I was eight when my dad leaned me over the kitchen sink for my first caviar tasting. Who does a caviar tasting over a sink, you ask? Parents who know their kids are going to puke it up, that’s who.
But our weekend visits were far from hoity-toity. In fact, many evenings you’d find us in a field of fresh mown hay, shooting beer cans over the pond in the lower half of our forty acres. Except for the fact that it got zero t.v. reception, I loved that little cottage in the Texas plains . . . the Kool-aid mix that masked the weird taste of the well water, dinners of hot dogs and chips on the patio while we stared impatiently at the sky, Black Cats and bottle rockets in hand.
The night sky is blazing and I am running through our field, searching for stray embers like treasure. “I’ve got one!” I yell, stamping and huffing with all my might as my brother and sisters echo the refrain off in the distance.
We shoot and shoot until our eyes are bleary, then off to bed we go, collapsing breathless into blankets that smell like sawdust . . . gently lulled to sleep by the thrumming of katydids.
My dad and I were not exactly close. So why, on those hot summer nights, do I vividly recall feeling connected to him? Satisfied? Whole?
I don’t know, but those moments are some of my most closely held memories. As this 4th of July approached I couldn’t stop thinking about the “Little House,” as we called it, and those simple dinners leading up to the big show. In fact, the desire to recreate an element from that meal became something of an obsession these past couple weeks.
Only, potato chips are illegal on GAPS. Awesome.
Attempts 1-7 at chips using squash were utter failures. Double awesome.
Turns out the trick to crispy chips is, ironically, water. So here it is, my ode to bright July nights.
A 4th of July Banana-Coconut Cream Pie was the goal, but after baking and whipping through mound after mound of bananas I found myself out of ingredients! So yeah, I won’t pretend these dainty little morsels are exactly Plan A, but they do seem to be disappearing rather quickly around here.
They’re best enjoyed a tad melty. In fact, if by the time you polish off the last bite your fingers aren’t covered in tiny pink rivulets . . . well, you ate them wrong. Better go whip up another batch and start again.
Monday I’ll be sharing one of my fave holiday treats, but for now I want to know:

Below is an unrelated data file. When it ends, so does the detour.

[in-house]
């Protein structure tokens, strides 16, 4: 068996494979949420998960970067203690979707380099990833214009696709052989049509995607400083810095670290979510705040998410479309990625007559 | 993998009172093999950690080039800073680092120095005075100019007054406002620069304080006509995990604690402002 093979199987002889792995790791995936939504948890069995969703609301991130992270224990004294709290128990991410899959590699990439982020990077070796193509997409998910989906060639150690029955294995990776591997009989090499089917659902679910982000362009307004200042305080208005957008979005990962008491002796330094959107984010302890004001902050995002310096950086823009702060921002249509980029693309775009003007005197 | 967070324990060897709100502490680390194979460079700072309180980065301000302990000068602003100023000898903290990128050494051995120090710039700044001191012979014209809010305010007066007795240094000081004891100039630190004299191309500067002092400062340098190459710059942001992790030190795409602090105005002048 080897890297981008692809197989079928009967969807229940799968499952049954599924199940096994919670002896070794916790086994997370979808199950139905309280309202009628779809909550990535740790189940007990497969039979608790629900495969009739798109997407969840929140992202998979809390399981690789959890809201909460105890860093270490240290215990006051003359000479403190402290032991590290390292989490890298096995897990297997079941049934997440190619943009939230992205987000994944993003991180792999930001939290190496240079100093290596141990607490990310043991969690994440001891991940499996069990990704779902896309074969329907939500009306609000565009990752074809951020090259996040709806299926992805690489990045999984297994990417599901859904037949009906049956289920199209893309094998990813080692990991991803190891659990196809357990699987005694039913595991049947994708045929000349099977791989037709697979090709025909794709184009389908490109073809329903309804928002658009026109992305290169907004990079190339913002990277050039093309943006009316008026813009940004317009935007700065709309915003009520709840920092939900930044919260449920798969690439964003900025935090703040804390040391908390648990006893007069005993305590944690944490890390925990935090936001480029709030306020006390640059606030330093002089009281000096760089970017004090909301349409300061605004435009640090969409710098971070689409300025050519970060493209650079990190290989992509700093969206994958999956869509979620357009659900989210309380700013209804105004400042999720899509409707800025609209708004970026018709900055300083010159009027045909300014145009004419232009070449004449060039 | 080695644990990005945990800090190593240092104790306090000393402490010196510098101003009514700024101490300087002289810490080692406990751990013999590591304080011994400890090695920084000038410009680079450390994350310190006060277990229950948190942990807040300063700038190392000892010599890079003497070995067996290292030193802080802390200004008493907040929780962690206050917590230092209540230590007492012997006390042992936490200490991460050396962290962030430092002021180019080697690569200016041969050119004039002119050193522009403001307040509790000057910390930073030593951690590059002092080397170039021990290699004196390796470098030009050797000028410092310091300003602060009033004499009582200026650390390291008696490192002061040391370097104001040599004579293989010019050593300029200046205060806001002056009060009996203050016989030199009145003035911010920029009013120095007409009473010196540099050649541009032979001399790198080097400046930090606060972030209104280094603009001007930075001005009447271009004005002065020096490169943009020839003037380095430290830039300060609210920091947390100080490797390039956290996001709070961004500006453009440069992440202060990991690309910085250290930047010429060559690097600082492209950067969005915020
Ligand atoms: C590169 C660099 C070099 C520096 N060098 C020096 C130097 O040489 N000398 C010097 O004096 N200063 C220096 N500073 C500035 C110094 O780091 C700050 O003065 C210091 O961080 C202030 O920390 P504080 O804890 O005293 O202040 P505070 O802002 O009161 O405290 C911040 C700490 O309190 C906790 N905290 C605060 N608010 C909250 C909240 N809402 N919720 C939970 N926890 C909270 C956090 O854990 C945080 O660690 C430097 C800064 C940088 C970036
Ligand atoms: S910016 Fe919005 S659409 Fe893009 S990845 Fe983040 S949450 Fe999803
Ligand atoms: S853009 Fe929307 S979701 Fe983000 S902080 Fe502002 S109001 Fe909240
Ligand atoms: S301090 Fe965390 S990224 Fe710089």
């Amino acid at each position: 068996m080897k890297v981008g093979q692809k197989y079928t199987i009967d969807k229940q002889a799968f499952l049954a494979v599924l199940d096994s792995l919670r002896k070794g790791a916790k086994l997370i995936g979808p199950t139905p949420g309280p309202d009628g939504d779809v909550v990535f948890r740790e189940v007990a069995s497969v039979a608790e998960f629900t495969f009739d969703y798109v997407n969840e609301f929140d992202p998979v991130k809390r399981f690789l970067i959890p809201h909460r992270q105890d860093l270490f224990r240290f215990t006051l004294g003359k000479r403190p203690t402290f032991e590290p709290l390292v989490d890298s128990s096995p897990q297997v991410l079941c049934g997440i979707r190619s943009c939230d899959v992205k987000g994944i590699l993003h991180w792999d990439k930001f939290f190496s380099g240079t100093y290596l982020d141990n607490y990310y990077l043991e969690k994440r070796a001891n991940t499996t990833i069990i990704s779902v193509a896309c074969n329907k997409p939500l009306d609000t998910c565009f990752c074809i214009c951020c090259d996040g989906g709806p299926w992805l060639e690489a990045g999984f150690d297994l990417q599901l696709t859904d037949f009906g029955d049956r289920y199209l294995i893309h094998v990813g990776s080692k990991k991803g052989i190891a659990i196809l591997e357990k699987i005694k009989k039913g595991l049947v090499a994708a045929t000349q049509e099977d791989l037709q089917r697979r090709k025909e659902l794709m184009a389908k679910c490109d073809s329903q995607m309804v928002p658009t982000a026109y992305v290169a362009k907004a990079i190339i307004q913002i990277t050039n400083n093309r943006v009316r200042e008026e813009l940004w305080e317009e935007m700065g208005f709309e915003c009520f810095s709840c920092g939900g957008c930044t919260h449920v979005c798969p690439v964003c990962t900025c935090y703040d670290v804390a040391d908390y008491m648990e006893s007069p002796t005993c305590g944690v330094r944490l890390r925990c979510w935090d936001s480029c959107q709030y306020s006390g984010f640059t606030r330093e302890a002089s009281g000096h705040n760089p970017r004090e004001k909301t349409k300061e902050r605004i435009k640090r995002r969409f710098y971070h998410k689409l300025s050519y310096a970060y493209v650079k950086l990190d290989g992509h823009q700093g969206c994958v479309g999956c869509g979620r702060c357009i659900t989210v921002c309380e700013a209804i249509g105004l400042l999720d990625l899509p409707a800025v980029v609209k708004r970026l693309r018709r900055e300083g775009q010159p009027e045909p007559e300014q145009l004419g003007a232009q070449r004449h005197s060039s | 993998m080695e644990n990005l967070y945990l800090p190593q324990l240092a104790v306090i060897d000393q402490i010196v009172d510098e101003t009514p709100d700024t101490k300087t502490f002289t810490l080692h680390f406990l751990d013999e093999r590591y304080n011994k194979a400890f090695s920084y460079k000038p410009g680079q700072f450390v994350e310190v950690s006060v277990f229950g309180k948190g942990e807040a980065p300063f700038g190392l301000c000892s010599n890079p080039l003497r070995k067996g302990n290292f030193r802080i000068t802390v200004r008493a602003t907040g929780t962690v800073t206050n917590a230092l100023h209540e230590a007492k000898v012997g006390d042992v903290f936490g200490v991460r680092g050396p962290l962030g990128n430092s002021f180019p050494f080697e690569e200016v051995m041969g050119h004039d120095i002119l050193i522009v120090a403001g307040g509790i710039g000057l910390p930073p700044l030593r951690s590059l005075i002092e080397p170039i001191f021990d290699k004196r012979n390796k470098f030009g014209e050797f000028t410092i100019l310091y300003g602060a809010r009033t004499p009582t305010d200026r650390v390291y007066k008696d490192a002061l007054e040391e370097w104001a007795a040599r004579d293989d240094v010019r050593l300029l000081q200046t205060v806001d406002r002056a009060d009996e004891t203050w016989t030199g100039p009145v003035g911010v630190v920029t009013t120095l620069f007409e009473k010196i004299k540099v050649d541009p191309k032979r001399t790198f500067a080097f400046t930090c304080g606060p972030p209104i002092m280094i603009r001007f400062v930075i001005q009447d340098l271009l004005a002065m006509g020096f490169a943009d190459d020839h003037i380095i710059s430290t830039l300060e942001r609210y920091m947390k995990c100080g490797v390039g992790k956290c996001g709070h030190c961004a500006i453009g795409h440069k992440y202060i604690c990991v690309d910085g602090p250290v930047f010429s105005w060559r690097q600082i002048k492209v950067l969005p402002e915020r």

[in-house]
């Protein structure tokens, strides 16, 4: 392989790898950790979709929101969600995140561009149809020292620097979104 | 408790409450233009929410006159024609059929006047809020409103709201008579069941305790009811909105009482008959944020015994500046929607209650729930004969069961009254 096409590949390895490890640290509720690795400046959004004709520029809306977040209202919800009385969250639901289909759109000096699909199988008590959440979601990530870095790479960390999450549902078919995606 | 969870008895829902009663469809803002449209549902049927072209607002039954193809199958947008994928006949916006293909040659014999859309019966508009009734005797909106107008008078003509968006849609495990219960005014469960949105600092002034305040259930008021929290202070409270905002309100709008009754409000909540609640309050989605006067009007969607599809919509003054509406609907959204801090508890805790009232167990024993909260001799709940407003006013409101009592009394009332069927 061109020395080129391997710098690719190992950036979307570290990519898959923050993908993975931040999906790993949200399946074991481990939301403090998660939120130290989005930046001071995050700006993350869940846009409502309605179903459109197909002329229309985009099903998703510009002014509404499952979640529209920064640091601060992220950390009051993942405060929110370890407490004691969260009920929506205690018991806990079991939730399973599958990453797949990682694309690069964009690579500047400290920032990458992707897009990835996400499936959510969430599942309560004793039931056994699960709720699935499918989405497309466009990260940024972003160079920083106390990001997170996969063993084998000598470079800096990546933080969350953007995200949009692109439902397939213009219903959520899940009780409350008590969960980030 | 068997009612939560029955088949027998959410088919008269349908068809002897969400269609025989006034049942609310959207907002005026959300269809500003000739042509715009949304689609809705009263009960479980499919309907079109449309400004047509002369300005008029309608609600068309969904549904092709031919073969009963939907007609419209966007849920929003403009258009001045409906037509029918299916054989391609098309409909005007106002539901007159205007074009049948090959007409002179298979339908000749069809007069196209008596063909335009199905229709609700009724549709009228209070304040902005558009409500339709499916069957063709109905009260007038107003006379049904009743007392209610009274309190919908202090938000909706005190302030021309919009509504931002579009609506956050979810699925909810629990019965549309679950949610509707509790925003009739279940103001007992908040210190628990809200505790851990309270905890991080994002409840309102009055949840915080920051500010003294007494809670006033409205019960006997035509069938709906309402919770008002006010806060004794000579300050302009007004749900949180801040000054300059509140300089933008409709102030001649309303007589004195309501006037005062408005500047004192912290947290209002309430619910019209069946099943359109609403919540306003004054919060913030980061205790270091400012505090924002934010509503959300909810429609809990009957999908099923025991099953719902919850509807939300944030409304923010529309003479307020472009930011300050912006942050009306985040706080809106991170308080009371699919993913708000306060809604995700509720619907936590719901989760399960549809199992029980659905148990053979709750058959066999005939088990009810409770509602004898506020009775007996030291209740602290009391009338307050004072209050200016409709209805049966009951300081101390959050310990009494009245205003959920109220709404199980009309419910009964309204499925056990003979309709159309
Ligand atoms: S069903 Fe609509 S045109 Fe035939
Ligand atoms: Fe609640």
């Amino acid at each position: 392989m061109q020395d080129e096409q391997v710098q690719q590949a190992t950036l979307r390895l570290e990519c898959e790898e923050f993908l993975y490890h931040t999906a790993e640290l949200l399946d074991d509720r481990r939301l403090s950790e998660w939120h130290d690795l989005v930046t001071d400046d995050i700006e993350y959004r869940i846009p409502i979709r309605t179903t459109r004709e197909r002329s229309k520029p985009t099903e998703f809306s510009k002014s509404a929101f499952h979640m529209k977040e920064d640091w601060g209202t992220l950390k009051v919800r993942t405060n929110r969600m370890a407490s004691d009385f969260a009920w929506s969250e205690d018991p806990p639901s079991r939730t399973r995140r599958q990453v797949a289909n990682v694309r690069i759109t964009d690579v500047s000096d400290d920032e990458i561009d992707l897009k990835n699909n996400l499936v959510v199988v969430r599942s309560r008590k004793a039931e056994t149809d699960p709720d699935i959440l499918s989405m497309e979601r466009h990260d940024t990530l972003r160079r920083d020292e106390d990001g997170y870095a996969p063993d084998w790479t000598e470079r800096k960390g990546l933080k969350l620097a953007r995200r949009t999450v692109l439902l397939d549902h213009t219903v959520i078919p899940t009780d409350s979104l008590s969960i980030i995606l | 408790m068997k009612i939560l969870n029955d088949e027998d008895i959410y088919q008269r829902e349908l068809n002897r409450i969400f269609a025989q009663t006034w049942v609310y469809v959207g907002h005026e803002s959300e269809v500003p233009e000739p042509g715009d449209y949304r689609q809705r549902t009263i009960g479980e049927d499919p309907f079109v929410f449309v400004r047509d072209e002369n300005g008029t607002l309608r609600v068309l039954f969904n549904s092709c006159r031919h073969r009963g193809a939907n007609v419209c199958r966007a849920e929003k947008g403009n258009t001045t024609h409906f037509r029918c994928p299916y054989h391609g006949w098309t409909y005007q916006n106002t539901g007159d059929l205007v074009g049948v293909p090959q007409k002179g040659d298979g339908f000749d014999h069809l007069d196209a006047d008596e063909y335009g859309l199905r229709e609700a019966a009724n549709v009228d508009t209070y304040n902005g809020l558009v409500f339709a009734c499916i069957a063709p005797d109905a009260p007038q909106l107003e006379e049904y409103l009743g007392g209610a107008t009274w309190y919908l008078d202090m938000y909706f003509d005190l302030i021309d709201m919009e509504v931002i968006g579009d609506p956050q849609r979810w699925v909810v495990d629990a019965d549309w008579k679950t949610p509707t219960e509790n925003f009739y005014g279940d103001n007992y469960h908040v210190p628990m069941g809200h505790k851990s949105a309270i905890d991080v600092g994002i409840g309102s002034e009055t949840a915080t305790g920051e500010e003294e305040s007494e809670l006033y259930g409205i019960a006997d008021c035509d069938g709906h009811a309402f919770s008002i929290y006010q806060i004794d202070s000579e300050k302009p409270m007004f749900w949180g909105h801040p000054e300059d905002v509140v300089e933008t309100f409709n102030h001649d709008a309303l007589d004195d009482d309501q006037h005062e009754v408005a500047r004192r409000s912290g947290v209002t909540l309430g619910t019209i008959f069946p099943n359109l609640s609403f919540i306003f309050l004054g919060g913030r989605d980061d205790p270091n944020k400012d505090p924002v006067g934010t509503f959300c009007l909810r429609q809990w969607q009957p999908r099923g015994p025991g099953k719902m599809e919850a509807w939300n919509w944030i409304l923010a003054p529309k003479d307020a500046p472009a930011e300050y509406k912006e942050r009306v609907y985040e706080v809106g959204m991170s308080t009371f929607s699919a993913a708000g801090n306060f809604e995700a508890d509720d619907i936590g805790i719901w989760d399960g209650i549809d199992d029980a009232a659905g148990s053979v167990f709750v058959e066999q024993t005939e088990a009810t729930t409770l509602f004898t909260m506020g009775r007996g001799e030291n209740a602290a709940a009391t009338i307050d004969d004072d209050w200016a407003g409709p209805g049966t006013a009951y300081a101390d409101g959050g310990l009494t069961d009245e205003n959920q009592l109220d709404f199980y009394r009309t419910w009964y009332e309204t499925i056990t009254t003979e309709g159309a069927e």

What’s YOUR favorite summer holiday treat???
To Make The Crust:
To Make The Strawberry Coconut Ice Cream
When we first told Katie I was pregnant she insisted on two things. She wanted a brother, and his name must be . . . . Olivia.
She seems to think that first part is working out okay, and I’d like to keep it that way. So here’s my question:
I know you have thoughts on this. Spill.
[info_box]Caution: This post contains heartbreaking images of children that have been harmed by chemical exposure. [/info_box]
Biotech companies are actively working toward a world in which we will have to explain the reason potatoes glow in the dark when they need watering and why pigs have cowhides. Oh yes, these have really been attempted, as has the strawberry/fish combo from the title!¹ As you read this they are dicing and splicing dozens of species for new crops, even new animals, for you to help your children grapple with.
Did I say just wait? I meant DON’T WAIT. Most of us know that GMO genes are drifting into organic fields. We know that when we buy corn, sugar, canola, or soy that it is most likely contaminated. But as I learned when I began researching for my guest post at Food Renegade, there is more to the story.
“Tweedle dee dee! Tweedle dee dee! The fly has married the bumble bee!,” sings my three year-old.
That’s ridiculous, I tell her. What’s next, the dog runs off with the squirrell and the cat pines hopelessly for the badger? We have laws against these things, little miss. Natural laws that protect the integrity of a species’ genome.